Dwarves how they came to be from mythical beings that originated from various European mythologies and folklore, particularly Norse and Germanic traditions. They are typically depicted as short, stout, and skilled in mining, metalworking, and craftsmanship. Although there are different versions of how dwarves came to be, one of the most well-known origins comes from Norse mythology.
In Norse mythology, the creation of dwarves is described in the "Poetic Edda," a collection of Old Norse poems. According to the "Völuspá," one of the poems in the "Poetic Edda," dwarves were created by the gods after the formation of the cosmos.
The gods found the earth barren and lifeless, so they decided to create various beings to populate it. From the body of the first giant, Ymir, they formed the race of dwarves. The gods killed Ymir and used his corpse to create the world. From his flesh, they made the soil; from his bones, the mountains; and from his blood, the seas.
It is said that the gods initially created the dwarves as maggot-like creatures that fed on Ymir's flesh. Later, the gods decided to give them consciousness, intelligence, and human-like forms, but they retained their short stature and affinity for the earth.
Over time, the concept of dwarves evolved, and they became an integral part of various mythologies, legends, and fantasy literature. They are often depicted as miners and smiths who live underground, possessing great wisdom and skill in crafting objects of immense beauty and power.
Some of the most famous examples of dwarves in modern popular culture include those in J.R.R. Tolkien's Middle-earth, such as Thorin Oakenshield and his company from "The Hobbit," and the seven dwarves from the Brothers Grimm fairy tale "Snow White."
They have great knowledge, particularly of craftsmanship. Metallurgy is one of their great skills. They are said to have made some of the great artifacts of legend.
The original concept of dwarves is very hard to get a clear picture of. The sources closest to the original Germanic mythology come from Norse Mythology, but even these are scarce and very varied. Death is a recurring motif in Norse Mythology, and ancestor worship is a prevalent practice.
Dwarves were certainly humanoid, but sources differ over their height, their lifestyles, and their similarity to elves. Early sources indicate the original dwarves were fully human height.
They had become unseen magical creatures like fairies; users of charms, curses, and deceit. Unlike fairies, there is little reference to Dwarf Women. This trend is partly explained by their smaller place in common beliefs: God and Christianity were the main focuses of worship. They had become unseen magical creatures like fairies; users of charms, curses, and deceit.
Late Norse concepts of dwarves were becoming quite different from the early ones. Elves are a race with very close associations to dwarves. 'Alf' is often part of their name. (eg.: Álfr, Gandálfr, and Vindálfr).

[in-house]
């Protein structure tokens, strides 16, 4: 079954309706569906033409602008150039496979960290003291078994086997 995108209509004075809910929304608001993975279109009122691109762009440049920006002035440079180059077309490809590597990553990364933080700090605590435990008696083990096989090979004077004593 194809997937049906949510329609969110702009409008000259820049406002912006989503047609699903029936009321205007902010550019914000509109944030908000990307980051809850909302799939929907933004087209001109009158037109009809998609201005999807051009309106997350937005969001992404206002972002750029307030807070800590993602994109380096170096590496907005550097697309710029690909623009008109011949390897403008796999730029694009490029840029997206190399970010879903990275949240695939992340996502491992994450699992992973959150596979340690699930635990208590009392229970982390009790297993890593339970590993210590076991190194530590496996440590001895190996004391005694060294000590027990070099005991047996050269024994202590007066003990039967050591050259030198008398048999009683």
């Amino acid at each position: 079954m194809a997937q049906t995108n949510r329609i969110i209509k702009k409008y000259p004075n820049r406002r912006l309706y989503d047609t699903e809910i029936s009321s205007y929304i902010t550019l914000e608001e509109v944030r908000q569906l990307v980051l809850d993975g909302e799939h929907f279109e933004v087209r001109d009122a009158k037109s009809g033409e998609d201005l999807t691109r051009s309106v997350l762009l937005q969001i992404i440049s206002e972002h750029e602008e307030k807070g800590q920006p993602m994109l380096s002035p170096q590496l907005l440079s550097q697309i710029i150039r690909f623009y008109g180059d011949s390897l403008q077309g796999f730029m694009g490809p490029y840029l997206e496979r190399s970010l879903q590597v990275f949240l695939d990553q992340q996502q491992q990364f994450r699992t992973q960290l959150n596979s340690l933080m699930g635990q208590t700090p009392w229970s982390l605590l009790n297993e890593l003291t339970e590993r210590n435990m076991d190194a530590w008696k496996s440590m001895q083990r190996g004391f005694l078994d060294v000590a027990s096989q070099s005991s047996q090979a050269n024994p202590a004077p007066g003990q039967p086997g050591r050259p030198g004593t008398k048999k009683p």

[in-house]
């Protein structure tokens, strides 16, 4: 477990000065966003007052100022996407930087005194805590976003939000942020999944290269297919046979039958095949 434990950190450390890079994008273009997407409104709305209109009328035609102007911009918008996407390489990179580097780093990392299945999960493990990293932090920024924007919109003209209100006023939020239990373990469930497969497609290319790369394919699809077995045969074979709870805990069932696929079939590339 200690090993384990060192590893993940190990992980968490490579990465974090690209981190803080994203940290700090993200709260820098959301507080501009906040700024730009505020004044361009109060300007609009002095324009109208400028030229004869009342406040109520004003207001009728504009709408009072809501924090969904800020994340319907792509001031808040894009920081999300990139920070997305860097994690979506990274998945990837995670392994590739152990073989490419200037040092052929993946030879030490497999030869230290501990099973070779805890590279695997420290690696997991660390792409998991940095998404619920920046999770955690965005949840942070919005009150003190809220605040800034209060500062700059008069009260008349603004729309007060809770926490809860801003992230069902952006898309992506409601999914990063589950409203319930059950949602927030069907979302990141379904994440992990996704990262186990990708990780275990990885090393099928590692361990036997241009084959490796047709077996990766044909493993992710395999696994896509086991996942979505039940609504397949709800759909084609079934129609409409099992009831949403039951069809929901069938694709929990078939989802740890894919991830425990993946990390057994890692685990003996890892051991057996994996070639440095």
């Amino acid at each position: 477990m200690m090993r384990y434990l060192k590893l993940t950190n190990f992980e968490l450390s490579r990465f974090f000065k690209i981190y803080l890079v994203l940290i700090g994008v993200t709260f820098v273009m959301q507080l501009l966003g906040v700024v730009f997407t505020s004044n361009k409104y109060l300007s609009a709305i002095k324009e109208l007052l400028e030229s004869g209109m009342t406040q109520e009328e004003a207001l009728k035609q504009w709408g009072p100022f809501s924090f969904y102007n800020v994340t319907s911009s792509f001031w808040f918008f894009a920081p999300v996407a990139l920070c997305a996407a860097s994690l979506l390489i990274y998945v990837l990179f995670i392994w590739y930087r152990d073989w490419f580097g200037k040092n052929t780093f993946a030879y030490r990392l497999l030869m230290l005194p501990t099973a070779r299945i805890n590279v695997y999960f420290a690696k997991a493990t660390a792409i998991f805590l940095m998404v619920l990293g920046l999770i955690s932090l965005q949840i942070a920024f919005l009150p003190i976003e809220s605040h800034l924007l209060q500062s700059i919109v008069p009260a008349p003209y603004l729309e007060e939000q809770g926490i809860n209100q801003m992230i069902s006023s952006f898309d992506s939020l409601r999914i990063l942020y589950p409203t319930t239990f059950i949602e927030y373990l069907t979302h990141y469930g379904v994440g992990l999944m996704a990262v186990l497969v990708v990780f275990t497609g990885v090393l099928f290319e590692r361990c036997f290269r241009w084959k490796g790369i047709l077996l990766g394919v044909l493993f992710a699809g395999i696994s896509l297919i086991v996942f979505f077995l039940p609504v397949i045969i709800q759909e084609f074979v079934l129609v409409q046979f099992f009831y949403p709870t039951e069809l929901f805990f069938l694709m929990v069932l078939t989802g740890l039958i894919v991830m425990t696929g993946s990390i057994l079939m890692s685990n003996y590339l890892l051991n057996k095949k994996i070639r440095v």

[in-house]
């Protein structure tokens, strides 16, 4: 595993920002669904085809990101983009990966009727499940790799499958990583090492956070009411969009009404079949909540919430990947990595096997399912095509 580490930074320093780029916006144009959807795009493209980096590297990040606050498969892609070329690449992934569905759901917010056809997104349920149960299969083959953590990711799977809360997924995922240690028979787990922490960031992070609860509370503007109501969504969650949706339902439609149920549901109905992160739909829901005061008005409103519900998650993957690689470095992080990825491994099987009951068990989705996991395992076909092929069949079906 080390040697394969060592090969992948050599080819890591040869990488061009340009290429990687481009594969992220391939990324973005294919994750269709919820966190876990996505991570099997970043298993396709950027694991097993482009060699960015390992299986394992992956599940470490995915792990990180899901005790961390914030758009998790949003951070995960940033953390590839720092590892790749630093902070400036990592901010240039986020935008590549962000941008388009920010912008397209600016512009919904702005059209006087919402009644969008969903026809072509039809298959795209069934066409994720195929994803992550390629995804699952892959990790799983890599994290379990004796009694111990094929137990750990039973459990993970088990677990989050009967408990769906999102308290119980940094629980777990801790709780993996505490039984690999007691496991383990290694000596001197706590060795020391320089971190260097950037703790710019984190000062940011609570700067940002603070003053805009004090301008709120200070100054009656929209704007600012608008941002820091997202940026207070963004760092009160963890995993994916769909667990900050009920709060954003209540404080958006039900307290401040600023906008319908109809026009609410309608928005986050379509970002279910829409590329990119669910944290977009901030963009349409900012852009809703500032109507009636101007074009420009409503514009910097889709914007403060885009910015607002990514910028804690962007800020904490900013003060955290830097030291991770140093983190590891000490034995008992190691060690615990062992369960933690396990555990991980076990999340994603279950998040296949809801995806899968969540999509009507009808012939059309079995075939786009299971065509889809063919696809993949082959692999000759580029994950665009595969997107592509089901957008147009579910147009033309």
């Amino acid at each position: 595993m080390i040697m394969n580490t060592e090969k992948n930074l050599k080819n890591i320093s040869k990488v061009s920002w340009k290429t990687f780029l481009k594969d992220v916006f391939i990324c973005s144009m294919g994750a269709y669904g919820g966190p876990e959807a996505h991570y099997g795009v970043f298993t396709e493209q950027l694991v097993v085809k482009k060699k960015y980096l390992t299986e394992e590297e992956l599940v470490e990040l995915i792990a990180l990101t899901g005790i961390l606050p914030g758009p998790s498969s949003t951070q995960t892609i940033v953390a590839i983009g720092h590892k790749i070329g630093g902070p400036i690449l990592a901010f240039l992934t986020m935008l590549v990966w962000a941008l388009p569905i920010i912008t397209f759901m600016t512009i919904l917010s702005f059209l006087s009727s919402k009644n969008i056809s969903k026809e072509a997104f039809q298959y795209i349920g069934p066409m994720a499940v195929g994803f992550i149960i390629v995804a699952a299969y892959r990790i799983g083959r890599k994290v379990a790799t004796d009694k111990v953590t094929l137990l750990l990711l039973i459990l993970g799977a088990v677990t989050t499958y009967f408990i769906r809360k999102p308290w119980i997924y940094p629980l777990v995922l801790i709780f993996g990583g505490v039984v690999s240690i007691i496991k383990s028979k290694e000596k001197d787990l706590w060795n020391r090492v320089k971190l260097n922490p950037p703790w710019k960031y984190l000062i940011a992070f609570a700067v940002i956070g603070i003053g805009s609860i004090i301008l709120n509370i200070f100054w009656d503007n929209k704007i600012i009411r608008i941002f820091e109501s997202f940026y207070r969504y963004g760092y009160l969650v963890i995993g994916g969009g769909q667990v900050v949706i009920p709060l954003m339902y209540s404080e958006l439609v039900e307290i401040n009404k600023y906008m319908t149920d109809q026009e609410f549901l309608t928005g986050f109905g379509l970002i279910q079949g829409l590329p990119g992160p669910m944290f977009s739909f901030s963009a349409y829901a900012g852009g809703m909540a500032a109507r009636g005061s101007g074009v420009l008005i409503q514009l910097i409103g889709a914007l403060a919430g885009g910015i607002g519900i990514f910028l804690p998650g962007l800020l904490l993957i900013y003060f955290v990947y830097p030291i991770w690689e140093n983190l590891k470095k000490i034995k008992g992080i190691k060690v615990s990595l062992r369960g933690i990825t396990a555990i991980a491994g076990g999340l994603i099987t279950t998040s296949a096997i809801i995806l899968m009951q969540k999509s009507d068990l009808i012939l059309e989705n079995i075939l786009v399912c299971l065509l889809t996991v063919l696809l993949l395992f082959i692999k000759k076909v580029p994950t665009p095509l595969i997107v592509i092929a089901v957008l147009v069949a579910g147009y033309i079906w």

The more modern image is short in height and somewhat ugly. The remnants of the original dwarf formed by later fairy tales and folklore (see English folklore, German folklore, and Dutch folklore).
Dwarves are generally described as being about 3 to 4 feet tall, big-headed, and bearded. Some from mythology and fairy tales include:Rumpelstiltskin, the dwarves from Snow White, Dvalin, Lit, Fjalar and Galar, Alvis, Eitri, Brokkr, Hreidmar, Alfrik, Berling, Grer, Fafnir, Otr, Regin (rarely given as Mimir), Andvari (or Alberich).
They were similar to others from the 'Vættir' family, such as elves. As their mythology evolved, the most notable changes have had them become more comical and more mysterious. They adopted the modern image of short height and ugliness. Their associations with the underground became more predominant.
All of this suggests dwarves were a form of spirits of the dead. Short dwarves only appeared around the 13th century, in sources such as the legendary saga, and it became a trend for mythical creatures (see: fairies; elves; gnomes) to be small, such that they gained a mischievous and comical nature.
Tolkien's term dwarves was changed from the plural "dwarfs", especially when referring to actual humans with dwarfism, but ever since J. R. R. Tolkien used dwarves in his fantasy novel The Hobbit and The Lord of the Rings and the posthumously published The Silmarillion, the plural form has been replaced by "dwarves".
Dwarves in Tolkien are long-lived, living nearly four times the age of man (about 250 years), but are not prolific breeders, having children rarely and spaced far apart, and having few women among them. Dwarvish children are cherished by their parents, and are defended at all costs from their traditional enemies, such as Orcs.
A longstanding enmity between Dwarves and Elves is also astaple of the racial conception.
Female dwarves A long standing source of interest (and humour) comes from the allusion of Tolkien to female dwarves having beards. In addition they are rare creatures. A more cynical, and perhaps more realistic reason for this is that female dwarves (unlike, say, female humans or elves) lack sex appeal and consequently have little mention in folklore.